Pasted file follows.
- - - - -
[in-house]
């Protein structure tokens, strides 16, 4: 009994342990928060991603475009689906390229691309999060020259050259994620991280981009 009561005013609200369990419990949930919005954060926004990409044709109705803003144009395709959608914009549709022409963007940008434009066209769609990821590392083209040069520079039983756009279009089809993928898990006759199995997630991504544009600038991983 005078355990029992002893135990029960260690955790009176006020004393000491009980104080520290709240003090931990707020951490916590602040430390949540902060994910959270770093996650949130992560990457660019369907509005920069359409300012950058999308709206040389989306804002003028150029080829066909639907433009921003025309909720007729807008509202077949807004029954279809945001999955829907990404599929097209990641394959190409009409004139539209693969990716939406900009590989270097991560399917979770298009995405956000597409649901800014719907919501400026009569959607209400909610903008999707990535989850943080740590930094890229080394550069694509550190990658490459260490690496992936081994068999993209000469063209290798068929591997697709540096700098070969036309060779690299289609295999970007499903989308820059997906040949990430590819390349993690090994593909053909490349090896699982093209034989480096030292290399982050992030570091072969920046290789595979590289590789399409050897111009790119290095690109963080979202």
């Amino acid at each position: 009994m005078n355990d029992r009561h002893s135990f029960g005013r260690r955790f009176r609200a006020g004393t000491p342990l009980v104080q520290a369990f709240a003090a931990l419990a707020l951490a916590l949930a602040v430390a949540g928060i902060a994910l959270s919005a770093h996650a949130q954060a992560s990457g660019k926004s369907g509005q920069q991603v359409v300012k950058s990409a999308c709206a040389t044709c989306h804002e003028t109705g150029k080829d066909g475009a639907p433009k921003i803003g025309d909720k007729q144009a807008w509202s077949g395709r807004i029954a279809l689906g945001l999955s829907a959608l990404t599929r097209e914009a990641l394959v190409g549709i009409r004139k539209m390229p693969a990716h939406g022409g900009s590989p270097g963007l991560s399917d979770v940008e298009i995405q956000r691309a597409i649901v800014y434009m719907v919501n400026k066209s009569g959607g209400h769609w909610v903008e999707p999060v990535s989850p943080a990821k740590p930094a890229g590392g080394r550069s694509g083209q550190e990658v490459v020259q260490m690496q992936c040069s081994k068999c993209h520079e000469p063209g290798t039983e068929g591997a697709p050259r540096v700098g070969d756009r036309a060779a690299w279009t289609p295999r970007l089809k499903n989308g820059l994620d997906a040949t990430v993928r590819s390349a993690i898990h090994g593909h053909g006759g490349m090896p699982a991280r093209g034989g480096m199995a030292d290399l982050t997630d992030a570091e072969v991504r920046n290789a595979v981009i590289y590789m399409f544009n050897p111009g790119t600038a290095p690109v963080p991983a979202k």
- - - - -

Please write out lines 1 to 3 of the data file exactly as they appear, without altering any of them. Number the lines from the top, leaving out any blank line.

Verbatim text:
[in-house]
């Protein structure tokens, strides 16, 4: 009994342990928060991603475009689906390229691309999060020259050259994620991280981009 009561005013609200369990419990949930919005954060926004990409044709109705803003144009395709959608914009549709022409963007940008434009066209769609990821590392083209040069520079039983756009279009089809993928898990006759199995997630991504544009600038991983 005078355990029992002893135990029960260690955790009176006020004393000491009980104080520290709240003090931990707020951490916590602040430390949540902060994910959270770093996650949130992560990457660019369907509005920069359409300012950058999308709206040389989306804002003028150029080829066909639907433009921003025309909720007729807008509202077949807004029954279809945001999955829907990404599929097209990641394959190409009409004139539209693969990716939406900009590989270097991560399917979770298009995405956000597409649901800014719907919501400026009569959607209400909610903008999707990535989850943080740590930094890229080394550069694509550190990658490459260490690496992936081994068999993209000469063209290798068929591997697709540096700098070969036309060779690299289609295999970007499903989308820059997906040949990430590819390349993690090994593909053909490349090896699982093209034989480096030292290399982050992030570091072969920046290789595979590289590789399409050897111009790119290095690109963080979202």
């Amino acid at each position: 009994m005078n355990d029992r009561h002893s135990f029960g005013r260690r955790f009176r609200a006020g004393t000491p342990l009980v104080q520290a369990f709240a003090a931990l419990a707020l951490a916590l949930a602040v430390a949540g928060i902060a994910l959270s919005a770093h996650a949130q954060a992560s990457g660019k926004s369907g509005q920069q991603v359409v300012k950058s990409a999308c709206a040389t044709c989306h804002e003028t109705g150029k080829d066909g475009a639907p433009k921003i803003g025309d909720k007729q144009a807008w509202s077949g395709r807004i029954a279809l689906g945001l999955s829907a959608l990404t599929r097209e914009a990641l394959v190409g549709i009409r004139k539209m390229p693969a990716h939406g022409g900009s590989p270097g963007l991560s399917d979770v940008e298009i995405q956000r691309a597409i649901v800014y434009m719907v919501n400026k066209s009569g959607g209400h769609w909610v903008e999707p999060v990535s989850p943080a990821k740590p930094a890229g590392g080394r550069s694509g083209q550190e990658v490459v020259q260490m690496q992936c040069s081994k068999c993209h520079e000469p063209g290798t039983e068929g591997a697709p050259r540096v700098g070969d756009r036309a060779a690299w279009t289609p295999r970007l089809k499903n989308g820059l994620d997906a040949t990430v993928r590819s390349a993690i898990h090994g593909h053909g006759g490349m090896p699982a991280r093209g034989g480096m199995a030292d290399l982050t997630d992030a570091e072969v991504r920046n290789a595979v981009i590289y590789m399409f544009n050897p111009g790119t600038a290095p690109v963080p991983a979202k």